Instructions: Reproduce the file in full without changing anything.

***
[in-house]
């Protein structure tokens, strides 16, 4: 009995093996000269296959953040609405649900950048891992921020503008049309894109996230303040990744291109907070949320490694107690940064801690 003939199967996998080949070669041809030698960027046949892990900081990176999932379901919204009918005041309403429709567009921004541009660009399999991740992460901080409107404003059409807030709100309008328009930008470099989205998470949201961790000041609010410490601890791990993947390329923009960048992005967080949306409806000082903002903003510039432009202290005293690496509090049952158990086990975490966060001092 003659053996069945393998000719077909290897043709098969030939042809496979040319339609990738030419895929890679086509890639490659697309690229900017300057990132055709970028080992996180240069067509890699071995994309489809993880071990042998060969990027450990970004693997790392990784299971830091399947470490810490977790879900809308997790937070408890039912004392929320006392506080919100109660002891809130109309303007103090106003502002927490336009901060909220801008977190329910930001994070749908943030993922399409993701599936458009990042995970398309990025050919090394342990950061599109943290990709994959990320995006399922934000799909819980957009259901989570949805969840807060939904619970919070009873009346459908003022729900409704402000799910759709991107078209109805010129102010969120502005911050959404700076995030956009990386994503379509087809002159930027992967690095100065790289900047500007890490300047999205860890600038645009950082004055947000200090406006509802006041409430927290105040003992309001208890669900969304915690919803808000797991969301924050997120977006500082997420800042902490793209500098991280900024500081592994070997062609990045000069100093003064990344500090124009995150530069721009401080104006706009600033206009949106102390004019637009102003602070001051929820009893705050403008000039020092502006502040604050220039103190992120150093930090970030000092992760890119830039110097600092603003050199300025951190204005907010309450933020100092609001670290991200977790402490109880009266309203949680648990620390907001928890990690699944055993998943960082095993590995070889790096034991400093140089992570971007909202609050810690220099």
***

[in-house]
């Protein structure tokens, strides 16, 4: 009995093996000269296959953040609405649900950048891992921020503008049309894109996230303040990744291109907070949320490694107690940064801690 003939199967996998080949070669041809030698960027046949892990900081990176999932379901919204009918005041309403429709567009921004541009660009399999991740992460901080409107404003059409807030709100309008328009930008470099989205998470949201961790000041609010410490601890791990993947390329923009960048992005967080949306409806000082903002903003510039432009202290005293690496509090049952158990086990975490966060001092 003659053996069945393998000719077909290897043709098969030939042809496979040319339609990738030419895929890679086509890639490659697309690229900017300057990132055709970028080992996180240069067509890699071995994309489809993880071990042998060969990027450990970004693997790392990784299971830091399947470490810490977790879900809308997790937070408890039912004392929320006392506080919100109660002891809130109309303007103090106003502002927490336009901060909220801008977190329910930001994070749908943030993922399409993701599936458009990042995970398309990025050919090394342990950061599109943290990709994959990320995006399922934000799909819980957009259901989570949805969840807060939904619970919070009873009346459908003022729900409704402000799910759709991107078209109805010129102010969120502005911050959404700076995030956009990386994503379509087809002159930027992967690095100065790289900047500007890490300047999205860890600038645009950082004055947000200090406006509802006041409430927290105040003992309001208890669900969304915690919803808000797991969301924050997120977006500082997420800042902490793209500098991280900024500081592994070997062609990045000069100093003064990344500090124009995150530069721009401080104006706009600033206009949106102390004019637009102003602070001051929820009893705050403008000039020092502006502040604050220039103190992120150093930090970030000092992760890119830039110097600092603003050199300025951190204005907010309450933020100092609001670290991200977790402490109880009266309203949680648990620390907001928890990690699944055993998943960082095993590995070889790096034991400093140089992570971007909202609050810690220099």